Mapped: How Global Housing Prices Have Changed Since 2010

How Global Housing Prices Have Changed Since 2010

In many countries around the world, it seems like house prices have been constantly climbing.

Houses fulfill a rare mix of necessity, utility, sentimentality, and for many, also act as a primary investment to build wealth. And it’s that last angle, combined with increasing demand in many countries, that is driving housing prices skyward.

Using data from the Bank of International Settlements, Ehsan Soltani has ranked the change in real residential property prices for 57 countries from 2010 to 2022.

ℹ️ Real prices assess the value of a good after adjusting for inflation. This is expressed in constant values relative to a base year, in this case, 2010. Nominal prices do not adjust for inflation.

In the dataset of 57 countries, 80% have seen increases in housing prices in the last 12 years.

Real Price GrowthNominal Price Growth
Advanced economies39%77%
Emerging market economies18%92%

Advanced economies, or the most developed countries in the world, have seen the highest increases. But across all measured countries, the real price of housing has increased nearly 30% on average since 2010.

Countries with Increased Housing Prices (2010‒2022)

Leading the group of 45 countries with increased housing prices is Iceland, with local real prices more than doubling since 2010.

Other countries with a 85% or higher increases in housing prices include Estonia, New Zealand, Chile, Turkey, Canada, and Luxembourg. As emerging market economies, Turkey and Chile are the outliers in this group of mostly advanced economies.

Many other emerging market economies also saw housing prices increase. In India and Malaysia, housing prices are up by 59%. Likewise, the Philippines (50%) and Colombia (40%) also saw real prices increase faster than the global average.

However, not all countries logged big housing price increases. Some countries in Europe, including France, Belgium, and Croatia, and Asia, including China, and Singapore, all saw less than 20% growth in real prices.

Countries with Decreased Housing Prices (2010‒2022)

Some countries bucked the global trend and actually saw real housing prices fall over the last twelve years:

Russia, Greece, and Italy saw the largest contractions in prices, all with housing price drops of more than 20%.

But these cases also allow us to see inflation in action. In Russia for example, despite real housing prices contracting by 33%, nominal prices (which don’t account for inflation) are up more than 50%. In South Africa, where real prices have fallen 5%, nominal prices are up 72%.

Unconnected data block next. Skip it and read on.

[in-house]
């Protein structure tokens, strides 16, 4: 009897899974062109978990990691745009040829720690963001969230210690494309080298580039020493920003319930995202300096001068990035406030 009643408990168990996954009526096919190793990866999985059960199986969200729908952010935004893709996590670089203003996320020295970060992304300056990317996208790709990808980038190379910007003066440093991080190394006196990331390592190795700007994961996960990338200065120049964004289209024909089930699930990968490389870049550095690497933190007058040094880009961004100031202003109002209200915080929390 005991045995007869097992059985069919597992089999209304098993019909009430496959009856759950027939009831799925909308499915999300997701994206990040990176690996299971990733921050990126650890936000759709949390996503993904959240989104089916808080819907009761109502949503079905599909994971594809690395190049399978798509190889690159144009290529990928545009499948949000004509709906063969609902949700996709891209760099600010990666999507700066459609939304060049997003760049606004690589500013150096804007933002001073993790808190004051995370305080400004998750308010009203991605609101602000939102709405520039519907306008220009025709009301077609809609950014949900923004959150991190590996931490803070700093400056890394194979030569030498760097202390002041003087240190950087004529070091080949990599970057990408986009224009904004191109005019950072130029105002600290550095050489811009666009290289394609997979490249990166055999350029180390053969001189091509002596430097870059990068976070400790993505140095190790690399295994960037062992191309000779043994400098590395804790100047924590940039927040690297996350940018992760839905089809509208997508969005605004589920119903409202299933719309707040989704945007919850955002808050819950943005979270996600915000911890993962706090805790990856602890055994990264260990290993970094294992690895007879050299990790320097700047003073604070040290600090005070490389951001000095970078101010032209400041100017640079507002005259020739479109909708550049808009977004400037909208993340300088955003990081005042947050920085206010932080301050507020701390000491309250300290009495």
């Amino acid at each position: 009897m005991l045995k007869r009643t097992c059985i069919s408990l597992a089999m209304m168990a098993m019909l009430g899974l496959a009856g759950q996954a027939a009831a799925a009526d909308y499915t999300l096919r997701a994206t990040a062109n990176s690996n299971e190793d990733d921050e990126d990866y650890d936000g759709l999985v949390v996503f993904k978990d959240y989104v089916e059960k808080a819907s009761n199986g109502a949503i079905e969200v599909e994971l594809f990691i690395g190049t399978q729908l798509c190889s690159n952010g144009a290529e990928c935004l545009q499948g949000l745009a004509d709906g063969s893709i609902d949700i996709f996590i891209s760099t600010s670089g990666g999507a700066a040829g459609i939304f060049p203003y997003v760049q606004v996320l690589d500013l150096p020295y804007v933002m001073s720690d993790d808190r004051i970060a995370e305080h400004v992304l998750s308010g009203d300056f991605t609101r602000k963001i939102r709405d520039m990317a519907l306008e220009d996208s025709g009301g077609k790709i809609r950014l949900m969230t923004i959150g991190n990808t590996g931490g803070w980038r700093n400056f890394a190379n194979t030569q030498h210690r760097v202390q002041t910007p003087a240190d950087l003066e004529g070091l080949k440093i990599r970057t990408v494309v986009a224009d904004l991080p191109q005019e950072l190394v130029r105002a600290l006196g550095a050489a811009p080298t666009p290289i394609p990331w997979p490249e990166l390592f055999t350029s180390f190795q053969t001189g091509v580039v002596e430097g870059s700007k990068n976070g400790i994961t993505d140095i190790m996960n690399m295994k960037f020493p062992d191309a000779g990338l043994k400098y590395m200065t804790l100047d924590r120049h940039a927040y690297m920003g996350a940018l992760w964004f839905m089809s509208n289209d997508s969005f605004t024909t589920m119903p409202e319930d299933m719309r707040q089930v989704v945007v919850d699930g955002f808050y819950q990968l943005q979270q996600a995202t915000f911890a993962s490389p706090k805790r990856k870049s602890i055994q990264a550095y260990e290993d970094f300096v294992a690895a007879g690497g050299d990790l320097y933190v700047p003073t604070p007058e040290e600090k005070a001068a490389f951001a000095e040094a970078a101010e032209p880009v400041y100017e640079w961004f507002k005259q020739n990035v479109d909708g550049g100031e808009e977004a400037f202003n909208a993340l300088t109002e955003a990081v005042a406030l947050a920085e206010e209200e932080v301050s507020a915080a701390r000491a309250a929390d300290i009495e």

Is Your Country in a Housing Bubble?

From the housing prices of countries listed above, the data can point to the emergence of potential housing bubbles in Iceland, New Zealand, and Canada.

However, bubbles are usually only fully identified and measured after they have burst (or have started to). Otherwise, if their inflated values hold through sudden changes in market conditions, they can simply point to more accurately-priced demand.

There are a variety of reasons that can lead to housing price growth. Some of them are listed below, taken from a speech delivered by the deputy governor of the Bank of Canada back in 2015:

MacroeconomicRising disposable incomes, lower long-term interest rates.
DemographicPopulation growth, increased migration, and shifts in family structure.
Credit conditionsBroader access to and more efficient funding of mortgage credit.
Other factorsImprovements to macro-policy framework, international investment, and regulatory and tax changes.

And specific local factors also play a part in many markets. In Iceland for example, tourism growth and the surge in short-term rentals have also contributed to the housing crisis.

Meanwhile, in the U.S., restricted housing supply is one of the factors pushing prices up.

When you factor in successive interest rate hikes to combat inflation and rising mortgage rates, the housing market remains at the forefront of discussion more so than ever. The question is, what comes next for the world’s housing prices?

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